CONVERSATIONS Mousse 18
Images from the Region of Nowhere: Goshka Macuga
by Milovan Farronato
It is hard to find a comprehensive definition for Goshka Macuga’s work. It incorporates various languages, follows a personal streamof consciousness, organizes and orchestrates different worlds, making them coexist in sober balancing acts. Macuga curates,collects, carries out or completes other people’s projects… her primary approach is that of an independent researcher who takes unoriginal, anti-academic approach, identifying a starting point and then following an evolution dictated by chance and coincidence.The History of the Human Race is the reservoir she draws on.
MILOVAN FARRONATO: I have the impression, though maybe I’m wrong, that one can see your Polish education in your work. Perhaps in this typically European clinical taxonomy…or…
GOSHKA MACUGA: It depends on whether you think of my art as a reaction against or a product of my Polish education. Actually I call it a reaction against all the changes I experienced in Poland up to the late 1980s. My education, was largely based on Communist propaganda (a very false approach) on one hand and the Catholic Church on the other. Religion and politics strongly influenced our education. And this, in a way, gave me the ability to create different narratives, not just one single, unique vision. Many curators I have worked with are interested in the ideology of Communism even though they rarely had the experience of growing up in a Communist country. We seem to have a very different approach to this subject. I don’t romanticize it as much as they do. My interest in collecting information, objects and materials started in Poland when we suffered from shortages of everything. I don’t know right now what is going on there in terms of education and what the new developments are. In recent years I have been exhibiting in many European and non-European countries, but have not had many invitations to show my work in Poland or in Eastern Europe.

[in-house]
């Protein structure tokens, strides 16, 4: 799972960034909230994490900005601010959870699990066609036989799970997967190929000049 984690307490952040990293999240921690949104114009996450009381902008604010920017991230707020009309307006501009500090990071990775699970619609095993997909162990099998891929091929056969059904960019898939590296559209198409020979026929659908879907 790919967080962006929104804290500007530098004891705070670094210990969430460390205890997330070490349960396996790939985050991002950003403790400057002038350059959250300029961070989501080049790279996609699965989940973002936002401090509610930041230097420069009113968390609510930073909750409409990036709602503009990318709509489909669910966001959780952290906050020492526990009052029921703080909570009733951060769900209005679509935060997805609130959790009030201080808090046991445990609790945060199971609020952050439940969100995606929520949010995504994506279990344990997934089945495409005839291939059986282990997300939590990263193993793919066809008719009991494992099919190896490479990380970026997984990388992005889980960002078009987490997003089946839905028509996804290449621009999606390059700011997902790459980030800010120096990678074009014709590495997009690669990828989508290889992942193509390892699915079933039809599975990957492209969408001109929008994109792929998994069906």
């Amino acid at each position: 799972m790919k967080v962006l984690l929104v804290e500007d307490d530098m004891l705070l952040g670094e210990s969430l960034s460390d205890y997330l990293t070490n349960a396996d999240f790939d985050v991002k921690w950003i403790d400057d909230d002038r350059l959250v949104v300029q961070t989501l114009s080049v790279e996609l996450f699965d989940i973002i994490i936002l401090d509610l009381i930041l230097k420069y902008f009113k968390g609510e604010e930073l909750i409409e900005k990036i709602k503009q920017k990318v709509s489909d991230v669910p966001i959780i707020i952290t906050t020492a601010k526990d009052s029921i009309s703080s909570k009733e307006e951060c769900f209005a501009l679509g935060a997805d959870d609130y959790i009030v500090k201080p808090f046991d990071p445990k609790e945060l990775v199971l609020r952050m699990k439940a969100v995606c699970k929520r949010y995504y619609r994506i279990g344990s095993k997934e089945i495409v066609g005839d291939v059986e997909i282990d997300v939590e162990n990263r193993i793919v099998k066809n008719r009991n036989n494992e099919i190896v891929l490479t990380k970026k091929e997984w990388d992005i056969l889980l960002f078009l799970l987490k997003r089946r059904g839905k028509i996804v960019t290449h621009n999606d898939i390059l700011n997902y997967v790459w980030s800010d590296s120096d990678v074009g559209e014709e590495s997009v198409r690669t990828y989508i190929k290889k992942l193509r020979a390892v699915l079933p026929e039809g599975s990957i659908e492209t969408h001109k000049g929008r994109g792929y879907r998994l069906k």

MF: Is there a new mysticism in assemblage? Although I think that for you it would be better to say “esotericism” and “arrangement”…
GM: I am definitively interested in creating my own system of knowledge. I am not so much interested in esotericism per se, but a kind of non-scholarly knowledge as opposed to academic or scientific knowledge. For my recent show in the Kunsthalle Basel, I looked at Aby Warburg’s archive among many other things. I was fascinated with the way he collected books or images and created his own system of categorisation. My process of working is often more intuitive then academic. During my research for the exhibition in Basel, many “events” happened randomly, by coincidence. One path introduced me to another and then to another… which led me to discover something completely unexpected. This sometimes appears “magical”, paths and ideas that converge in non-linear and unpredictable ways.
MF: When I see one of your pieces, the first aspect I wonder about is where and why you select “things”, what world is to be given a new life in your arrangements/installations/works… What is the power they have to express in order to attract your attention? Is there any link between them? What patterns do they follow? Which principles are constants, and which are variables?